The following differences may be added: a) an agricultural leaseholder is entitled to security of tenure over the landholding he works on so that even when the term of the lease has expired, he cannot as a general rule be ejected therefrom. On the other hand a civil law agricultural lessee does not enjoy security of tenure so that upon the expiration of the term thereof, he can be ejected from the leased promises. (Evangelista v. Court of Appeals, 158 SCRA 41) The juridical relationship between the parties in an agricultural leasehold is impressed with public interest so that the law mainly governs such relationship. In civil law agricultural lease, the contract is the law between the parties and for as long as the terms thereof do not violate the law, good customs, morals, public policy and public order, the same is accorded respect by the law.
When the subject of the lease is not a land, the contract is lease of things. This contract is treated in law just like any ordinary contract.
The facts: Lot 641-A with an area of 25,977 square meters situated in Punta-Taytay, Bacolod City was originally owned by Augusto Villarosa. In 1950, he orally leased the land to Alfredo Granada who planted it with coconuts and fruit trees. Subsequently, Augusto Villarosa sold the land to petitioner Border Machinery and Heavy Equipment Co., Inc. (BORMAHECO, Inc.) which secured TCT No. T-27970 in its name. Alfredo Granada however continued possessing said land as lessee until his death in 1982.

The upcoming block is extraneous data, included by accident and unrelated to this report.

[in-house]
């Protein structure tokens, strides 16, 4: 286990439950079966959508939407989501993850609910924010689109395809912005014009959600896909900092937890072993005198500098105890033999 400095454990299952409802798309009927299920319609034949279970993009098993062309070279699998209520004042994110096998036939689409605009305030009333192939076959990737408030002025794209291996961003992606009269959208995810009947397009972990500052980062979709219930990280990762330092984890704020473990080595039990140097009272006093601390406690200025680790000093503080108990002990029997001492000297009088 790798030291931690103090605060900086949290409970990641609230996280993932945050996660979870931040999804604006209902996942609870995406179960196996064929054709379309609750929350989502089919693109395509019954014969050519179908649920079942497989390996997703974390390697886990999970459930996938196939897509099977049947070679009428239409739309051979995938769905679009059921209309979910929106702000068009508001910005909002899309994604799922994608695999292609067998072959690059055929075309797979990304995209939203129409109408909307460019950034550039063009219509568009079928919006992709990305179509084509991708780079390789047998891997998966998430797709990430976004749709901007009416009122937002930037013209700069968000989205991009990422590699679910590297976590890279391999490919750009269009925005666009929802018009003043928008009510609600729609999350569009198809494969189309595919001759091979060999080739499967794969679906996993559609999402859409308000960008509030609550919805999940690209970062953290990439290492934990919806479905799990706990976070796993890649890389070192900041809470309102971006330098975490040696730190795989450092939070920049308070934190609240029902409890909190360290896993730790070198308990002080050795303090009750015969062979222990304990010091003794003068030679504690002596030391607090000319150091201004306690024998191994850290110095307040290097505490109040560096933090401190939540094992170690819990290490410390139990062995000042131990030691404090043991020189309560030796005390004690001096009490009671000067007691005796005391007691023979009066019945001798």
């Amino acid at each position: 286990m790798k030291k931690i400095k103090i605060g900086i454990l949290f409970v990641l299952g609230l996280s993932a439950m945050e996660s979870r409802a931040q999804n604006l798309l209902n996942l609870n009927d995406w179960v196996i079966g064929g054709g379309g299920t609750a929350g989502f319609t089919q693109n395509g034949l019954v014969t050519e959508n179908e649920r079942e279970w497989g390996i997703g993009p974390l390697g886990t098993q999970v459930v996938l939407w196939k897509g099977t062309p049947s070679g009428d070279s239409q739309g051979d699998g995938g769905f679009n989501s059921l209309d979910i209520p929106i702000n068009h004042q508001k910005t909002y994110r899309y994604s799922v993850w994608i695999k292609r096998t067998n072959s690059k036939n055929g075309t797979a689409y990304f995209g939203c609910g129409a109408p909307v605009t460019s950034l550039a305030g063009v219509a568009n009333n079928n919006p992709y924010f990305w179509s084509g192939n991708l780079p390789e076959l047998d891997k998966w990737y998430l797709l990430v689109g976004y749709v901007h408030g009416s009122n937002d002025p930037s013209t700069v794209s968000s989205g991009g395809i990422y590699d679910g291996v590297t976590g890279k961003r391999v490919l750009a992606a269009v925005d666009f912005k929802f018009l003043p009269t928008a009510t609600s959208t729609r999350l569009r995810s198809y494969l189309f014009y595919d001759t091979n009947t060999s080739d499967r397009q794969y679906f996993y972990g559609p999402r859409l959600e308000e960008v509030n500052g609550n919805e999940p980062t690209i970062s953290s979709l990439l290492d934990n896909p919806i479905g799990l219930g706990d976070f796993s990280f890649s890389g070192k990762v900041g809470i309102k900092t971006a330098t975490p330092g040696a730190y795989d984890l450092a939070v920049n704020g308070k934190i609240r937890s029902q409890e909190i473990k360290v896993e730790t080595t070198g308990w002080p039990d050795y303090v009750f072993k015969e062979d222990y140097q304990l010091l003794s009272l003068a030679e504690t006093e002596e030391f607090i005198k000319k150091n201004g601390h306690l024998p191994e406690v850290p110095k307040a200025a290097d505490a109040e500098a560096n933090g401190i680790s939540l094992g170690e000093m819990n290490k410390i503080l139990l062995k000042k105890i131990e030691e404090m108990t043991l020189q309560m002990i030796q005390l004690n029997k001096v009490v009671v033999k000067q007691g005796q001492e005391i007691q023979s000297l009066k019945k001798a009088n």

Among the heirs of Alfredo Granada was his daughter, the respondent Dolores Granada. On September 29, 1965 respondent Granada and petitioner BORMAHECO entered into a Contract of Lease (Annex A, Petition) with the latter as Lessor and the former as lessee under the following terms and conditions:
"That the LESSEE is the registered owner and in the actual possession and enjoyment of a certain parcel of land situated at Punta Taytay, Sum-ag, Bacolod City, Philippines, which is technically know as Lot No. 641-A, together with the improvements thereon consisting of growing coconut trees, and which parcel of land is more particulary described in Transfer Certificate of Title No. T-27970 of the Land Records of the Registry of Deeds of Bacolod City;
1. That this lease shall cover only the growing coconut trees in the above-mentioned parcel of land;
2. That the duration of this lease shall be one (1) year beginning October 1, 1965, up to and until September 30, 1996, inclusive, and may be renewed on a year to year basis upon mutual agreement of the parties. PROVIDED, HOWEVER, that should the LESSOR desire to utilize the land for some other purpose, even before the expiration of this lease, a written notice shall be given to the LESSEE at least thirty days and the LESSEE shall deliver possession of the lease coconut trees immediately and shall be entitled to reimbursement of the rental already paid to be computed on the number of the months left remaining of the one year term;